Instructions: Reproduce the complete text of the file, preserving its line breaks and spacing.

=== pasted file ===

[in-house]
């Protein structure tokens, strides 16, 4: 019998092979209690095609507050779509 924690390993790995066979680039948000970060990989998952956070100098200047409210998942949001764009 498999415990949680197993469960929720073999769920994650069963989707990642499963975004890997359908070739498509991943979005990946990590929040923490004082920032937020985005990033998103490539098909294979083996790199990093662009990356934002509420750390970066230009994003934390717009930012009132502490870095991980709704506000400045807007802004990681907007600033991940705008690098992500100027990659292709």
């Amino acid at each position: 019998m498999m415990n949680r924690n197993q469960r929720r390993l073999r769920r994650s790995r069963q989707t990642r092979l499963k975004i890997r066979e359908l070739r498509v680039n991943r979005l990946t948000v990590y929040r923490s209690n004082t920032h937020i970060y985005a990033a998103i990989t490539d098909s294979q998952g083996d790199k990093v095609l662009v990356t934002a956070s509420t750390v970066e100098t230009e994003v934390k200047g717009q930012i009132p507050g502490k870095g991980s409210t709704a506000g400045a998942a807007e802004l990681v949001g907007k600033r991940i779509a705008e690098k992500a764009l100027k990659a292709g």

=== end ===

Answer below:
[in-house]
């Protein structure tokens, strides 16, 4: 019998092979209690095609507050779509 924690390993790995066979680039948000970060990989998952956070100098200047409210998942949001764009 498999415990949680197993469960929720073999769920994650069963989707990642499963975004890997359908070739498509991943979005990946990590929040923490004082920032937020985005990033998103490539098909294979083996790199990093662009990356934002509420750390970066230009994003934390717009930012009132502490870095991980709704506000400045807007802004990681907007600033991940705008690098992500100027990659292709």
């Amino acid at each position: 019998m498999m415990n949680r924690n197993q469960r929720r390993l073999r769920r994650s790995r069963q989707t990642r092979l499963k975004i890997r066979e359908l070739r498509v680039n991943r979005l990946t948000v990590y929040r923490s209690n004082t920032h937020i970060y985005a990033a998103i990989t490539d098909s294979q998952g083996d790199k990093v095609l662009v990356t934002a956070s509420t750390v970066e100098t230009e994003v934390k200047g717009q930012i009132p507050g502490k870095g991980s409210t709704a506000g400045a998942a807007e802004l990681v949001g907007k600033r991940i779509a705008e690098k992500a764009l100027k990659a292709g």